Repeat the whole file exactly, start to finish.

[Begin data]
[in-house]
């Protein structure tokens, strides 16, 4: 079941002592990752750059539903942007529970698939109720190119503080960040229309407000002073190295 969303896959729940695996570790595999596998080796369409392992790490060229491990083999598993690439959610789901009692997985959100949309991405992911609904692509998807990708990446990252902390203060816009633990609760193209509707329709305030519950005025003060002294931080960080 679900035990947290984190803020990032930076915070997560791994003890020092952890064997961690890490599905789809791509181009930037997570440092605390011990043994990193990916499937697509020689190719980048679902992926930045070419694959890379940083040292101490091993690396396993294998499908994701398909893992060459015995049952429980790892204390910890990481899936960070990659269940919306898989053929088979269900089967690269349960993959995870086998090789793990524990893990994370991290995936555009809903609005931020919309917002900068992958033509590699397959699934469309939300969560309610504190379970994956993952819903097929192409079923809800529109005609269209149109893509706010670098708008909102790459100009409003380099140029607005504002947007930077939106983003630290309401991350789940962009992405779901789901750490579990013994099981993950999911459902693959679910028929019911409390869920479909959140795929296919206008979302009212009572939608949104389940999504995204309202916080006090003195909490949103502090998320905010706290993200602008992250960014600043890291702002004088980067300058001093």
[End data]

[in-house]
């Protein structure tokens, strides 16, 4: 079941002592990752750059539903942007529970698939109720190119503080960040229309407000002073190295 969303896959729940695996570790595999596998080796369409392992790490060229491990083999598993690439959610789901009692997985959100949309991405992911609904692509998807990708990446990252902390203060816009633990609760193209509707329709305030519950005025003060002294931080960080 679900035990947290984190803020990032930076915070997560791994003890020092952890064997961690890490599905789809791509181009930037997570440092605390011990043994990193990916499937697509020689190719980048679902992926930045070419694959890379940083040292101490091993690396396993294998499908994701398909893992060459015995049952429980790892204390910890990481899936960070990659269940919306898989053929088979269900089967690269349960993959995870086998090789793990524990893990994370991290995936555009809903609005931020919309917002900068992958033509590699397959699934469309939300969560309610504190379970994956993952819903097929192409079923809800529109005609269209149109893509706010670098708008909102790459100009409003380099140029607005504002947007930077939106983003630290309401991350789940962009992405779901789901750490579990013994099981993950999911459902693959679910028929019911409390869920479909959140795929296919206008979302009212009572939608949104389940999504995204309202916080006090003195909490949103502090998320905010706290993200602008992250960014600043890291702002004088980067300058001093």